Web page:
What if I told you that the best way to write your resume is to write it backwards? That’s right, scratch everything you’ve learned about building your resume and start at the end instead. Let me explain:
How would you feel if you were in an interview and, as the interviewer began to read your resume, your accomplishments began to magically vanish from the page? Most people, I imagine, wouldn’t exactly enjoy seeing the fruit of their labor disappear before their eyes. What if I told you, however, that it’s possible to harness this negative experience to help you build your motivation to succeed? I call it building your “proactive resume.” Here’s how to do it:
Grab a copy of your resume and start looking for gaps. Do you want to move into a communications role but don’t have much writing experience? Identify an organization that will let you write for their blog. Want to learn more about public policy? See if there is some freelance research you can do for a nonprofit. Next, make a list of all your options and pick the top two or three choices.
Now comes the fun part: add them to your resume. Put in the title you want – be as specific as possible – and then add in the responsibilities. Shorten your resume accordingly, chopping out the excess to fit your accomplishments onto one page. Then, include your own initiatives and improvements, outlining as specifically as possible how they remedied a problem or improved upon a previous system. Your imaginary achievements may be impressive (we hope!), but also make them reasonable and attainable.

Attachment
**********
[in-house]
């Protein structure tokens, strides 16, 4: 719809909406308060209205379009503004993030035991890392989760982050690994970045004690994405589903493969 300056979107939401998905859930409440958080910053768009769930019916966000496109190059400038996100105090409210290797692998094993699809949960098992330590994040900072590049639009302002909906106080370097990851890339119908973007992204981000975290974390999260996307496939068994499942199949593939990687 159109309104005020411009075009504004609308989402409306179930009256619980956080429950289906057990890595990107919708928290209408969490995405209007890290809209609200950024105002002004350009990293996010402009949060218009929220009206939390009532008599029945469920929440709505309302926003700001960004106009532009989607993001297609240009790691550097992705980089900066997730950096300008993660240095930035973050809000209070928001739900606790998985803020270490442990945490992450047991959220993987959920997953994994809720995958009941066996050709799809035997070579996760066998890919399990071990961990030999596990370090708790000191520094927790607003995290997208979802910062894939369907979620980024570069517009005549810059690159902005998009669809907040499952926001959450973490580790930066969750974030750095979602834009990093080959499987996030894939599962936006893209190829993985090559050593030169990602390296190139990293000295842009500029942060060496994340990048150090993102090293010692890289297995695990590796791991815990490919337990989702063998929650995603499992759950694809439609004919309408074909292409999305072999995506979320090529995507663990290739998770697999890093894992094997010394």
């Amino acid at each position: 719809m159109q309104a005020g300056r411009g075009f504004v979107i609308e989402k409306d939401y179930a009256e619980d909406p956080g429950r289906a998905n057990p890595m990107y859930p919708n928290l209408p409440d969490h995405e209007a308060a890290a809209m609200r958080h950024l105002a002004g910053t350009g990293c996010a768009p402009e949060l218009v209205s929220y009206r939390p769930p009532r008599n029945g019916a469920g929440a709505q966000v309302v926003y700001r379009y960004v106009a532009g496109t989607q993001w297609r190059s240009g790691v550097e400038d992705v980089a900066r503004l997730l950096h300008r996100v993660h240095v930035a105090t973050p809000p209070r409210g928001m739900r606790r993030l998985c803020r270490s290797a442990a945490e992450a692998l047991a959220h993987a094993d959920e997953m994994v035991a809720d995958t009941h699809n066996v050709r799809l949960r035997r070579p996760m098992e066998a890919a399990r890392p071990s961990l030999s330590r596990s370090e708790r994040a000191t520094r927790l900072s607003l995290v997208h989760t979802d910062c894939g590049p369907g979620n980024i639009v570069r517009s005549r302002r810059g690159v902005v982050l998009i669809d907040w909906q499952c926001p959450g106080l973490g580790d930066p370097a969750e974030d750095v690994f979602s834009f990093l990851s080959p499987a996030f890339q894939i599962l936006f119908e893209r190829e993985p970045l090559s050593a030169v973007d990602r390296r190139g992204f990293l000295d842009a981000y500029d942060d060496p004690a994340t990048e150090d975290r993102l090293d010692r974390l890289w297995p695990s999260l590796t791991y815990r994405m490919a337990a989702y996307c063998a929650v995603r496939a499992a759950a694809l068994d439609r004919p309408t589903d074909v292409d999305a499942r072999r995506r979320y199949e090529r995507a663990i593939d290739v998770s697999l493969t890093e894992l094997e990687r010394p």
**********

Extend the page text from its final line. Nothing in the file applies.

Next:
How is this helpful? While it is easy to add imaginary accomplishments to your resume, taking them off is easier said than done. It’s like your resume disappearing in an interview. By proactively adding new positions and responsibilities to your resume, you feel the new found “weight” of your “accomplishments.” This will help you build the motivation to succeed.
In addition, identifying possible future responsibilities and personal initiatives is particularly useful when it comes to thinking critically about what you have to offer an employer, and imperative if you are to succeed in an interview. Having to add positions to your resume also forces you to think about the most realistic options available to you.
One important caveat, however: building your proactive requires you to be realistic with yourself. A recent college graduate should probably not start out with “President of the United States” or “CEO of Microsoft” as proximate roles. Goals should be SMART – Specific, Measurable, Attainable, Relevant, and Timely. The goals you choose ought to push you towards the implementation of steps that lead to those goals, but this is only possible if your goals are reasonable.
Christopher Roberts is a Project Manager at the Philanthropy Roundtable.
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